# What is a basis for the space of multilinear maps from $V_1 \times \dots \times V_k \to W$?

I know that a basis for the space $$L(V_1, \dots, V_k; \mathbb R)$$ is $$\{\varepsilon^{i_1} \otimes \cdots \otimes \varepsilon^{i_k}\mid 1 \le \varepsilon^{i_j} \le \dim(V_j)\}$$ where $$\varepsilon^{i_j}$$ is the dual basis vector to the basis vector $$E_{i_j}$$ for $$V_j$$.

But what if we change this to $$L(V_1, \dots, V_k; W)$$. What would be a basis for this space?

• If $W$ is $n$-dimensional, then $W\cong \mathbb{R}^n$; maps into $\mathbb{R}^n$ are in one-to-one correspondence with families of $n$ maps into $\mathbb{R}$; so you get a direct product of $n$ copies of the space $L(V_1,\ldots,_k;\mathbb{R})$; and then you can use the general facts about how to get a basis for $X\times Y$ when you have a basis for $X$ and a basis for $Y$. – Arturo Magidin Nov 17 '18 at 0:09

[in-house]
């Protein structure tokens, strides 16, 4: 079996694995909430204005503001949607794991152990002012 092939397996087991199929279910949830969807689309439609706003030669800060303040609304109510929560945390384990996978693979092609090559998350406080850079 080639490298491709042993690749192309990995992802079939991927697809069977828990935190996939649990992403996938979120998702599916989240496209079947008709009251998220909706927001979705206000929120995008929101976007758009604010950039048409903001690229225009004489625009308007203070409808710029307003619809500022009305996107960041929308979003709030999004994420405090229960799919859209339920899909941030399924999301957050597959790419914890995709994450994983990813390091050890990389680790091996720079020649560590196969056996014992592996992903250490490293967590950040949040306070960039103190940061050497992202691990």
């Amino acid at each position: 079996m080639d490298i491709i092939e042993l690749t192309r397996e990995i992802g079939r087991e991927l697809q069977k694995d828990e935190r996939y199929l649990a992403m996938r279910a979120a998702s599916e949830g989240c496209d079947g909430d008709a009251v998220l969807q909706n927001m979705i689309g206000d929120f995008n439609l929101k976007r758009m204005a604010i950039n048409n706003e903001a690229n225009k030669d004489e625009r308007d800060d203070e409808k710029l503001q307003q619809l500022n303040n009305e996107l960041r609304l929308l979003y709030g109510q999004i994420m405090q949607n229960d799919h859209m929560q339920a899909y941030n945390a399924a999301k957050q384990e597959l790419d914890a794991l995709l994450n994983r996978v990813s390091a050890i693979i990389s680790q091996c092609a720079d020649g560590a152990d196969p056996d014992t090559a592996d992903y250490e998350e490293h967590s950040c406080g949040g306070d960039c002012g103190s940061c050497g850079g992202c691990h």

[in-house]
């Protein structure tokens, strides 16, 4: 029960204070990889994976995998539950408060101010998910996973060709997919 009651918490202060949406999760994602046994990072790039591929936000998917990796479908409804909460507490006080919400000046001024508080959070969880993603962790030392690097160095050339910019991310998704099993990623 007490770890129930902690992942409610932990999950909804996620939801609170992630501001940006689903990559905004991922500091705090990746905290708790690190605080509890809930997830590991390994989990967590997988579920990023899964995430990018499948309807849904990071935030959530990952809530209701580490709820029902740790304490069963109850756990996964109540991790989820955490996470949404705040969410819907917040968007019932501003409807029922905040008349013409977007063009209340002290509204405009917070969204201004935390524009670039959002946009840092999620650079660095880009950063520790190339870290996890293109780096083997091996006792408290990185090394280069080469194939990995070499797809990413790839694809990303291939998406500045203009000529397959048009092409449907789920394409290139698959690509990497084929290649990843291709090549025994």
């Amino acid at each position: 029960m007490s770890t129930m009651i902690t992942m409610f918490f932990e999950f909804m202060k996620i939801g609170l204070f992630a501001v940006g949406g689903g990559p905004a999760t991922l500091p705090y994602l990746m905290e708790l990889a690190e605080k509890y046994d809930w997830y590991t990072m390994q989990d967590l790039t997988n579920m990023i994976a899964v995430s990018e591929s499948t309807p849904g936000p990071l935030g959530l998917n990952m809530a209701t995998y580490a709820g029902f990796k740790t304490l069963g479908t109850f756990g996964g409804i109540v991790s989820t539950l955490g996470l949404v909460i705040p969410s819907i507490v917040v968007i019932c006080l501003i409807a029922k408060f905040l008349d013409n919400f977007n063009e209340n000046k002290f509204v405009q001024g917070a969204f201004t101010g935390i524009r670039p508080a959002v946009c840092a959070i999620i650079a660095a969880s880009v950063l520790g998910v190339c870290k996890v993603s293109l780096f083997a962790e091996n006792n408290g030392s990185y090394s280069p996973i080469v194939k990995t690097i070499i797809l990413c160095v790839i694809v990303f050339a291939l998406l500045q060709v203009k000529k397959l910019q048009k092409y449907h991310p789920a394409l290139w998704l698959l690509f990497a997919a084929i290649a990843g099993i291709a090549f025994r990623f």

• @ArturoMagidin So, $L(V_1, \dots, V_k; \mathbb R^n) \cong \prod_{i=1}^k L(V_1, \dots, V_k; \mathbb R)$? – Al Jebr Nov 17 '18 at 1:00
• Yes; this is true because of the universal property of the product. Careful if $W$ is infinite dimensinoal, though, because then it is isomorphic to the direct sum of copies of $\mathbb{R}$, and maps into the direct sum are not in one-to-one correspondence with families of maps. – Arturo Magidin Nov 17 '18 at 1:07
• A natural basis to take is $\{\epsilon^{i_1} \otimes \cdots \otimes \epsilon^{i_k} \otimes w_j\}$ where the $\epsilon^j$ range over a basis for the dual of $V_j$, and the $w$ ranges over a basis for $W$. It's a very natural extension of what you already have: each $\epsilon$ eats a vector from a $V$, and rather than getting a number out the other side, you get a vector of $W$. – Joppy Nov 17 '18 at 1:24
• @Joppy But how does $\{\epsilon^{i_1} \otimes \cdots \otimes \epsilon^{i_k} \otimes w_j\}$ act on vectors? The element $\epsilon^{i_1} \otimes \cdots \otimes \epsilon^{i_k} \otimes w_j$ takes in $k$ vectors, but there are $k+1$ positions in that tensor product. – Al Jebr Nov 18 '18 at 17:45